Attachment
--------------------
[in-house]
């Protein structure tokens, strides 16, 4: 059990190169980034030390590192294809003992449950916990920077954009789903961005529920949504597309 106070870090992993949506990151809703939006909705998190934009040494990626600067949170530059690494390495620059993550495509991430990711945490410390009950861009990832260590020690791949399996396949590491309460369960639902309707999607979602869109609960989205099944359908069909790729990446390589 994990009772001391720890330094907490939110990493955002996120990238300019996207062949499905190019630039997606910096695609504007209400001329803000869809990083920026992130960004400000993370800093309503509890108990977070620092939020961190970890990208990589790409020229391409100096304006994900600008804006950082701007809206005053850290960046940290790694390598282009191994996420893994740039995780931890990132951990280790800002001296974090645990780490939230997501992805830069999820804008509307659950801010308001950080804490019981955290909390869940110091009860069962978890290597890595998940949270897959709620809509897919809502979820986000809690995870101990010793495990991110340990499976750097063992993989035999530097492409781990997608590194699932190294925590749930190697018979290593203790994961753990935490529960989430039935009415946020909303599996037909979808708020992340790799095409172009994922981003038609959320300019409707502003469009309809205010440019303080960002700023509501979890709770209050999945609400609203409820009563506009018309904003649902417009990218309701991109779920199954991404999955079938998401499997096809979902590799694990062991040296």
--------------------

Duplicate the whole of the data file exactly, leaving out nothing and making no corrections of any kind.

[in-house]
């Protein structure tokens, strides 16, 4: 059990190169980034030390590192294809003992449950916990920077954009789903961005529920949504597309 106070870090992993949506990151809703939006909705998190934009040494990626600067949170530059690494390495620059993550495509991430990711945490410390009950861009990832260590020690791949399996396949590491309460369960639902309707999607979602869109609960989205099944359908069909790729990446390589 994990009772001391720890330094907490939110990493955002996120990238300019996207062949499905190019630039997606910096695609504007209400001329803000869809990083920026992130960004400000993370800093309503509890108990977070620092939020961190970890990208990589790409020229391409100096304006994900600008804006950082701007809206005053850290960046940290790694390598282009191994996420893994740039995780931890990132951990280790800002001296974090645990780490939230997501992805830069999820804008509307659950801010308001950080804490019981955290909390869940110091009860069962978890290597890595998940949270897959709620809509897919809502979820986000809690995870101990010793495990991110340990499976750097063992993989035999530097492409781990997608590194699932190294925590749930190697018979290593203790994961753990935490529960989430039935009415946020909303599996037909979808708020992340790799095409172009994922981003038609959320300019409707502003469009309809205010440019303080960002700023509501979890709770209050999945609400609203409820009563506009018309904003649902417009990218309701991109779920199954991404999955079938998401499997096809979902590799694990062991040296």